The hymns and prayers were full of themes of hope, healing, and God's unconditional love. Our homily was given by a Canadian who's just returned from Africa. He was there with the Primate's World Relief and Development Fund (the Anglican branch of Third World relief). His focus was to encourage the church to get involved in the fight on AIDS, and to encourage those with the disease to lean on their faith. In his time in Africa, he met people whose entire families had been killed by AIDS. But the thing that amazed him the most was their unwavering faith in God. He met people who were dirt poor, ravaged by a disease with no medicine in sight, grandmothers raising orphaned children, and yet they were full of hope. Pure hope! When he asked the source of their hope, they had one simple answer - Our faith comes from God. How can we argue that? Here in North America, we are wealthy, with all the best medical resources available, yet every day, we find reason to doubt God. Funny, huh?

I had attended services at Holy Trinity several times, so musically, I knew what to expect. Because they are a social justice church, they would never invest large funds in an orchestra and a huge sound system. Because of that, their music is earthy and acoustic. Lots of instruments and an international mix of music. It's always very creative and inspiring, so we really tried to bring our best stuff.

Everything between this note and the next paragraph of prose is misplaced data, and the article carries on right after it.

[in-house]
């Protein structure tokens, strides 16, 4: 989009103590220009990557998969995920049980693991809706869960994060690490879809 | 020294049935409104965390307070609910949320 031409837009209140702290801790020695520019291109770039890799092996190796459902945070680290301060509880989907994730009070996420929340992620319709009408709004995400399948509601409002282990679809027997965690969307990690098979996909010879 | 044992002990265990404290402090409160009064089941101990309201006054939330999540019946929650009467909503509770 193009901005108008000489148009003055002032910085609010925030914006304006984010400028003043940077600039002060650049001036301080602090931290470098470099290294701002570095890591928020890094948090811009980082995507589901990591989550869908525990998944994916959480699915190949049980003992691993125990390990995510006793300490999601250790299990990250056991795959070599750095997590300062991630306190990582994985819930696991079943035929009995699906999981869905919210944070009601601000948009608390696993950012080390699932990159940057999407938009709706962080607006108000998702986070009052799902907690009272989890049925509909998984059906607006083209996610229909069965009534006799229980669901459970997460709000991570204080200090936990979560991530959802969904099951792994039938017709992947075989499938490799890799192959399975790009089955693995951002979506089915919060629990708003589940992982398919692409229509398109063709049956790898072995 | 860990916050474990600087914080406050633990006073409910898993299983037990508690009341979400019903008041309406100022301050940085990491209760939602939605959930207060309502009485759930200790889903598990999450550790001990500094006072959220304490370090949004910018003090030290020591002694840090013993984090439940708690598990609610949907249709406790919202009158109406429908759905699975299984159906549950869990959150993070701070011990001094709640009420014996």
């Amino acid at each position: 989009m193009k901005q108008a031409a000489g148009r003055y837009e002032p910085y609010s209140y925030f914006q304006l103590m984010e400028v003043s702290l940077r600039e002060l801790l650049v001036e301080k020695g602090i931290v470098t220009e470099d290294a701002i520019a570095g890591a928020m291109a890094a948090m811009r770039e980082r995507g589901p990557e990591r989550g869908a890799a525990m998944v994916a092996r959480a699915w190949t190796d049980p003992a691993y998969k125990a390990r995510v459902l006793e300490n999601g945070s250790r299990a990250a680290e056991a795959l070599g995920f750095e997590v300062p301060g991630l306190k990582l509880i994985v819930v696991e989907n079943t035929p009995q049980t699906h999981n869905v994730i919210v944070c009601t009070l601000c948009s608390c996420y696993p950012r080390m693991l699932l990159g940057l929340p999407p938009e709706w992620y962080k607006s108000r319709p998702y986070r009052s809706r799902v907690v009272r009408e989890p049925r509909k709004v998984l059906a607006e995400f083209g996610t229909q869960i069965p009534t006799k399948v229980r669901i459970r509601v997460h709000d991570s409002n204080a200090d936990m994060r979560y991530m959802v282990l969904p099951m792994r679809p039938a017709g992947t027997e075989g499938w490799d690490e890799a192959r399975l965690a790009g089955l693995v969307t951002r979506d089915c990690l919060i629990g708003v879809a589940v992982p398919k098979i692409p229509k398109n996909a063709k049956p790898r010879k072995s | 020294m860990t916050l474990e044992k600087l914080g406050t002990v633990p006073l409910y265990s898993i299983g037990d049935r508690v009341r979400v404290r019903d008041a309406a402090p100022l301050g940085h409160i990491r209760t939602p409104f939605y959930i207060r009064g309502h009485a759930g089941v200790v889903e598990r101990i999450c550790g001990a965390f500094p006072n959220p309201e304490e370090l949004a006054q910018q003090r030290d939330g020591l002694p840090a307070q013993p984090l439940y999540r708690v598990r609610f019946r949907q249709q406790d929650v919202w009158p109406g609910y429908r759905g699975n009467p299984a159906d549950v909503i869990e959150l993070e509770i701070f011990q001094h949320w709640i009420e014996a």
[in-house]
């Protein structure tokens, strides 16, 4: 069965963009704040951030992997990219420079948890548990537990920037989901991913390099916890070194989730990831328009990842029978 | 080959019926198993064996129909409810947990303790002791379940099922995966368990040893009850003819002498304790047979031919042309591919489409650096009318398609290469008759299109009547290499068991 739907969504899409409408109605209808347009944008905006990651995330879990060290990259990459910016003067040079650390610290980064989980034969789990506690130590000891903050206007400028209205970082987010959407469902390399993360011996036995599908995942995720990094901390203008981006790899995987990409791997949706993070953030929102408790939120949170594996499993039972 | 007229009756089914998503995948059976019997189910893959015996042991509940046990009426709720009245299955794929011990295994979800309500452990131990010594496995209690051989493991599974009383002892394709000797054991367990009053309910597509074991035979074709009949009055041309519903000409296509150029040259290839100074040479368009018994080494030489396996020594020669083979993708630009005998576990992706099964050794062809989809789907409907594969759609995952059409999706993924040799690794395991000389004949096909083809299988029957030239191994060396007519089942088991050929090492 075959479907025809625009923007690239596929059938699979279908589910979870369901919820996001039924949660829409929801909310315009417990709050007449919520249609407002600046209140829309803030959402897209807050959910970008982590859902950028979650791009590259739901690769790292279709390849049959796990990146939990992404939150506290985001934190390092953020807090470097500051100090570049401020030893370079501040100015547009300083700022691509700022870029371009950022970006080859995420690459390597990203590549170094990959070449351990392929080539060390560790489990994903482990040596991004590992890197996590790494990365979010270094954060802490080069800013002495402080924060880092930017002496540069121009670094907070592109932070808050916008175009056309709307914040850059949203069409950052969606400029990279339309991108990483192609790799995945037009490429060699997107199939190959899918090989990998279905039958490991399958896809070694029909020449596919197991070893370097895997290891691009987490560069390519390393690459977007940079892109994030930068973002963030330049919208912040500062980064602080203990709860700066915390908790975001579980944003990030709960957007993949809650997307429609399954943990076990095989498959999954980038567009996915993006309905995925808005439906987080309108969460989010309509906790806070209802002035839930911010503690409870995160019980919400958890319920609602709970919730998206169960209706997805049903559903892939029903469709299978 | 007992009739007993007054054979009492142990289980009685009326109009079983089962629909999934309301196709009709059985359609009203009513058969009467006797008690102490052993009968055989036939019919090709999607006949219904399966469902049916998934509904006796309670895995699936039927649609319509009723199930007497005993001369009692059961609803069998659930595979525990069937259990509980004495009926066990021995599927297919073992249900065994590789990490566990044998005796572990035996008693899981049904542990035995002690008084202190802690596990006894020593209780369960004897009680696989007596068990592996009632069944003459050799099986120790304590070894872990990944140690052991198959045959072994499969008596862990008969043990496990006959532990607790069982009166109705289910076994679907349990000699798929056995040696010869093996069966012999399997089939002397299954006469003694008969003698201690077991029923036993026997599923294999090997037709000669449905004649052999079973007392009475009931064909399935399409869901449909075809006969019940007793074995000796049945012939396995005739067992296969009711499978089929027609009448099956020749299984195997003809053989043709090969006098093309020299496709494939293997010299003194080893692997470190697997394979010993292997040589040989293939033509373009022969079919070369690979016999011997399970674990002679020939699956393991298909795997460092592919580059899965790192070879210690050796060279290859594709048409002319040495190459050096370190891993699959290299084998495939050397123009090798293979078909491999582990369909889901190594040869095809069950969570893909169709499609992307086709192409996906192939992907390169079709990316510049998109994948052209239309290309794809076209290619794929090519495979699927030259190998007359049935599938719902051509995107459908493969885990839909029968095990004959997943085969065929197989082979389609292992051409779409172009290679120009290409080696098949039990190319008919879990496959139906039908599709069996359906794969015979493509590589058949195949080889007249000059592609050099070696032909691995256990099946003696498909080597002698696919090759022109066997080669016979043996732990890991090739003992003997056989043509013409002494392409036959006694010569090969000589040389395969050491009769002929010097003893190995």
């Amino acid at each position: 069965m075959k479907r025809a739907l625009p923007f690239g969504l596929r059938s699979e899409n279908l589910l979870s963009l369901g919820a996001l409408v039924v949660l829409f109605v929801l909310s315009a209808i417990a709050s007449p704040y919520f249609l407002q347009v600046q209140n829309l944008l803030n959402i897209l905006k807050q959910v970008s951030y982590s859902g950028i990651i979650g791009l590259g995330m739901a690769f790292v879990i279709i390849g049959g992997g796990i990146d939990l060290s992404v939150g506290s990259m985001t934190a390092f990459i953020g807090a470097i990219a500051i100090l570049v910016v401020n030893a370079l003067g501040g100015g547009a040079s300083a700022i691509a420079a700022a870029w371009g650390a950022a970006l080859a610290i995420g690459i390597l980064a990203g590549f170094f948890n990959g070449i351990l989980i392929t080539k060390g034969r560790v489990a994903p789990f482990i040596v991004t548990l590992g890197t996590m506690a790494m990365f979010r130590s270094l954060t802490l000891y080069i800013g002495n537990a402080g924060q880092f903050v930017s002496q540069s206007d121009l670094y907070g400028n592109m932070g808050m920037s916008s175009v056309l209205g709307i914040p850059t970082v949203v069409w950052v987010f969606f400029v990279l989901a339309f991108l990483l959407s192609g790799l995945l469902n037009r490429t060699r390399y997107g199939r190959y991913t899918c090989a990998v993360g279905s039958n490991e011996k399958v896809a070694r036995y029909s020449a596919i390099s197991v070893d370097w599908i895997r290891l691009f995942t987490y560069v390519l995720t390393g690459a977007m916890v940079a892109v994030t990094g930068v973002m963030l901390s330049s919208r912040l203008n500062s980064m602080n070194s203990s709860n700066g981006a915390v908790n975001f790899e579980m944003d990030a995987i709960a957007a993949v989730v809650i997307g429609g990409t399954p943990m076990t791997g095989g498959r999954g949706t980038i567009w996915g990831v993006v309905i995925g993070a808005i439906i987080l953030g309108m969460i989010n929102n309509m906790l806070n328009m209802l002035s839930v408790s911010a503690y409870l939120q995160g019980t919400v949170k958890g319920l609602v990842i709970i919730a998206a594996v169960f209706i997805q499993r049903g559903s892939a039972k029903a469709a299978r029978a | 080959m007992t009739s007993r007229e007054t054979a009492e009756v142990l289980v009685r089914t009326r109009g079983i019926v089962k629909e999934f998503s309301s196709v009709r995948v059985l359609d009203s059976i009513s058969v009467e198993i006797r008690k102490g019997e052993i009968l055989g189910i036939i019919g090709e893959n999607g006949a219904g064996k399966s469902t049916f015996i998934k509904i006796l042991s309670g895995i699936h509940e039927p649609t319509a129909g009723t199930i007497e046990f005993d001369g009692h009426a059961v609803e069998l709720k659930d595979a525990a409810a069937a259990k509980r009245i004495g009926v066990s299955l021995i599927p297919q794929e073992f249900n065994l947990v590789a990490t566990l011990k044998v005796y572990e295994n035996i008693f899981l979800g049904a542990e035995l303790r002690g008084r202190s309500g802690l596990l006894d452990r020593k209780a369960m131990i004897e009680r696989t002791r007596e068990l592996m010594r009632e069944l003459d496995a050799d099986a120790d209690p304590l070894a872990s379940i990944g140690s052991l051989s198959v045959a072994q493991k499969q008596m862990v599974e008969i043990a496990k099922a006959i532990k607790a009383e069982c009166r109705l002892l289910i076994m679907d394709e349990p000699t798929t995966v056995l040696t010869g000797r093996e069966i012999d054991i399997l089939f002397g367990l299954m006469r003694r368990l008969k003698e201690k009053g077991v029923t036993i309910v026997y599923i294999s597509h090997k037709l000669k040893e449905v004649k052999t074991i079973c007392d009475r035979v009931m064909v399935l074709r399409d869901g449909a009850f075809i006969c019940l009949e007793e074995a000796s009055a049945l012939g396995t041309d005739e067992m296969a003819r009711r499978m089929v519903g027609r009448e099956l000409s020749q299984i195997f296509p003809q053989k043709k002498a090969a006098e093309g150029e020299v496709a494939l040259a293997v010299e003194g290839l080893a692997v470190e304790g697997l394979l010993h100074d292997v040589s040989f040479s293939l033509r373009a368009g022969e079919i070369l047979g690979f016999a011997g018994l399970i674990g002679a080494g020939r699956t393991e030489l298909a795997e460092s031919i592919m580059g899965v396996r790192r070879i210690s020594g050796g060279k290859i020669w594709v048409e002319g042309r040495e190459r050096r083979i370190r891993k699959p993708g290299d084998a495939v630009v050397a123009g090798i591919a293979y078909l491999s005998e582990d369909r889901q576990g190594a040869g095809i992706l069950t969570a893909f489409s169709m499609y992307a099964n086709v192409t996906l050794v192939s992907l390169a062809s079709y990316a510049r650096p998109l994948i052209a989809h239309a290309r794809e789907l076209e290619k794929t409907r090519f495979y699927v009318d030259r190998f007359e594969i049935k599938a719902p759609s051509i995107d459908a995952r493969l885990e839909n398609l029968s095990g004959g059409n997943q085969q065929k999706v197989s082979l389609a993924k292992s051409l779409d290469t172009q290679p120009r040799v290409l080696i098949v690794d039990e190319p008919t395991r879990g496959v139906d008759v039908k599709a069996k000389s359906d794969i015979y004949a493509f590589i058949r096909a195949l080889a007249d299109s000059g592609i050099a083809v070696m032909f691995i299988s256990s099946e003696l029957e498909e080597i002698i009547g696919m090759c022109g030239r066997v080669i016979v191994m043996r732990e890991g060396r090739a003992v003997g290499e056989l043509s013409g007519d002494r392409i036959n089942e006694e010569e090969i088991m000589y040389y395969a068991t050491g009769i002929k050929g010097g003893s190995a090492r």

We were asked to perform a prelude based on 'hope', so I sang "Farther Along" and Gerald did our song, "God is There". The rest of the hymns were chosen by the music committee from the Voices United hymnal. We opened with "This Ancient Love" which is just gorgeous! I took a copy so I can sing it again. Gerald played guitar, and I sang harmonies and played the rain stick. The next hymn was new words to the Joyful, Joyful tune; again with Gerald on guitar and me leading the singing.

The rest of the hymns were scheduled to be sung acapella. Our voice teacher, Sue, is the interim music director at the church, so she offered to lead the singing on these. But you know, we couldn't just sit back and listen... So Gerald picked up his djembe, I grabbed my shakers, and we just improvised. It was awesome. It's a real singing congregation, so voices were raised and God's name was lifted up!